Jenara's Birth Story
I have always been terrified about the idea of giving birth, to the point that I thought maybe maternity wasn’t for me. But I didn’t want to miss out on this just because of my fear, and since my husband Simon and I wanted to have a baby, I decided to go for it and deal with it.
Around the 5th month of pregnancy I came across the concept of Hypnobirthing through a book. I remember reading the book whilst having a bath one day and this being the first time that the whole thing (birth) stopped sounding terrifying, and, instead of a crazy think that happens to women, as a process that is designed to work, a natural (literally) thing to do.
When I actually started learning about the physiology of birth (vs listening to the scary stories people tell) it all started to make more sense. I loved learning what actually happens during labour and how can we take control of our own body and work with it, no against it.
Later on in the pregnancy, a friend of mine introduced me to Chloe and her course, and Simon and I decided to do it together - we wanted him to be a part of this moment as much as possible.
Every class that passed I felt more informed, confident, empowered and actually (even still a bit scared and nervous) excited and looking forward to the baby’s birth.
I had developed gestational diabetes during the third trimester, and by this point doctors had told me that it was unlikely that I could deliver in the birth centre, and that because of the diabetes I might have to be induced by week 40. So I started using the BRAIN approach (or Chloe’s ‘BRAINS’). I started asking more questions and making informed decisions. They told me when using Metformin medicine things are more restrictive, so I decided to stop it and reinforce the diet and the activity in order to still have a chance.
By week 37 I had a scan to check the baby’s growth, and found out that he was still in a transverse position. They told me I had to either book a C-section for the next two weeks, or try an ECV to try to rotate him. I actually had to make that decision the same day, as that doctor was only available once a week, and a week later it would be too late. I wanted to be able to go full term and labour, so I decided to give it a go.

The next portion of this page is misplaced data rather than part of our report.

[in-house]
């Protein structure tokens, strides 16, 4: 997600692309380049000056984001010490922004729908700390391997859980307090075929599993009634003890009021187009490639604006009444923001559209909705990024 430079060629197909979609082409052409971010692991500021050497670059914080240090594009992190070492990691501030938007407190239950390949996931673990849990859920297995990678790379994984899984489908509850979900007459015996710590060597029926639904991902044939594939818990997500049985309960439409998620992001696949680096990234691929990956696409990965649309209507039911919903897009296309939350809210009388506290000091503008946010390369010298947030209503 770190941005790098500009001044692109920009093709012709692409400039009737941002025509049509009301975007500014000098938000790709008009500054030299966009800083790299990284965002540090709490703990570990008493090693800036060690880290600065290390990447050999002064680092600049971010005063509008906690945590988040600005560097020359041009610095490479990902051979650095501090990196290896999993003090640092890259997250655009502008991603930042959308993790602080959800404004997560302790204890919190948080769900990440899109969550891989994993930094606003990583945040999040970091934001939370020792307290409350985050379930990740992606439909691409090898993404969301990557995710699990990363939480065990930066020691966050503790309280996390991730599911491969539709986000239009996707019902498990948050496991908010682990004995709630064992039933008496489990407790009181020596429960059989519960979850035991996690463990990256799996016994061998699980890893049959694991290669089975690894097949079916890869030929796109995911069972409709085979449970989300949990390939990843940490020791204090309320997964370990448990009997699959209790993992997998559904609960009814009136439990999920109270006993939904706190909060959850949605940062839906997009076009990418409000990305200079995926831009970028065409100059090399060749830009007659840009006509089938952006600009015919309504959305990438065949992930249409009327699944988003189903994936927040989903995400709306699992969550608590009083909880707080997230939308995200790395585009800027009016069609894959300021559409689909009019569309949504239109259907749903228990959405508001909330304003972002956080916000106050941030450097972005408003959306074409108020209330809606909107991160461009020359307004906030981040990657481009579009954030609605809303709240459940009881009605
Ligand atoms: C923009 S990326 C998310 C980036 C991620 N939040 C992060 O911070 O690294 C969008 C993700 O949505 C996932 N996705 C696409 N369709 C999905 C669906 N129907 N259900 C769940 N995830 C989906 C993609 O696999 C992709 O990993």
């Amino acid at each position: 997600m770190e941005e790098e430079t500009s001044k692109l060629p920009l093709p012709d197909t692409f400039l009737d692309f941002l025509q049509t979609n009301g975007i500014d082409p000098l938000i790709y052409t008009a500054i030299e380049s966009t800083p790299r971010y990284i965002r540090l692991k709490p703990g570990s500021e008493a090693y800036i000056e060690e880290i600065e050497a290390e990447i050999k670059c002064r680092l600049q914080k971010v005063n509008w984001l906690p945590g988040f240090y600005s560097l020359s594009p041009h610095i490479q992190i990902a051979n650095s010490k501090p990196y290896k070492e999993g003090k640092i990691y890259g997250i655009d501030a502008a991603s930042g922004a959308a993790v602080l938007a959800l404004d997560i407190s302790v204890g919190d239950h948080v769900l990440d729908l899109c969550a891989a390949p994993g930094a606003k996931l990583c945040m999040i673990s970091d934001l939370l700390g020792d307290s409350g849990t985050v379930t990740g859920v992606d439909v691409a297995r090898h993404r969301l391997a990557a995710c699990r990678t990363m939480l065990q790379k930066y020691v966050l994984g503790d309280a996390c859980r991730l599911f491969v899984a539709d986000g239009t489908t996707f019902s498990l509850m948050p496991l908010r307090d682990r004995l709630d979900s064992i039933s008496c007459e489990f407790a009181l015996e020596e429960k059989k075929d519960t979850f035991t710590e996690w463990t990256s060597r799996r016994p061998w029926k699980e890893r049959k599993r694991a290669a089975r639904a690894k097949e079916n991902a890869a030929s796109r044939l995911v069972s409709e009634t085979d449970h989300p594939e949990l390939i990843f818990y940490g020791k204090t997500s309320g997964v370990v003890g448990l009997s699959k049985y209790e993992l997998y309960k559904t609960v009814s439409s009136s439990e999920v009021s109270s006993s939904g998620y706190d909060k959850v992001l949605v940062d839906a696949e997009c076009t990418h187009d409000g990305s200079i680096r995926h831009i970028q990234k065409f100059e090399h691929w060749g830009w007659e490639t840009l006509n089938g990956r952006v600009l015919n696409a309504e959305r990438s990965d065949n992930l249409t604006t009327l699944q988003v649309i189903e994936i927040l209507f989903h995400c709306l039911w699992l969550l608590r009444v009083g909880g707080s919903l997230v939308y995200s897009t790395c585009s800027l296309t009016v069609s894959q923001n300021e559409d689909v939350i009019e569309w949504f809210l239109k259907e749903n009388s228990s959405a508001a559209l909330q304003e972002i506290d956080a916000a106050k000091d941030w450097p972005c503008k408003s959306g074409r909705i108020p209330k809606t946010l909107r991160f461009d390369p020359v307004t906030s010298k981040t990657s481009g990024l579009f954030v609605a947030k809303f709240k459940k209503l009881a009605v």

It was quite uncomfortable and a bit painful (gas and air really helped!) but it was successful, so I went home with baby’s head facing down, happy that I could continue the birth plan I had in mind.
Back home that same evening, I felt some movements and discomfort on my belly which continued the day after. I had the felling he had rotated back, but they had told me chances of that were less than 5%. I called the hospital that evening (week 37+1) and a midwife told me I should go there ASAP. I was hoping for a different or less dramatic answer, and after debating wether to go or not, we decided to head there after dinner. We booked an Uber (and realised how far the trip to UCLH was by car from our home in East London) and during the trip we were saying ‘in a few weeks we will be doing this with the bag to stay! To have the baby!’
It turned out that this was actually ’the time’ that I would stay in hospital, but without any bag (apart of a tote bag with only my phone with low battery and a debit card!).
After waiting a couple of hours (Simon downstairs due to Covid hospital rules) I was scanned and confirmed the baby was back to transverse.
The doctor then told me she wanted me to stay in hospital… until the baby was born. She believed the pain I described could be early contractions and explained to me again the risk of going home and starting labour, as if the waters were broken I could have ‘cord prolapse’. She told me that it was unlikely that the C-section will happen that night ‘but the day after or the following one’.
I was shocked, then terrified. I wasn’t ready (or at least, I didn’t feel like I was). I was sad that the whole thing turned out that way. This is Thursday night (midnight by this point), Friday was my last work day before maternity leave began. I was looking forward finishing things at work with my colleagues, then having a couple of weeks off to prepare (mentally and physically) for labour, and to get all baby things ready.
And now this was it, baby had to be born by surgery and ASAP, I couldn’t go home and I wouldn’t see Simon again until the surgery.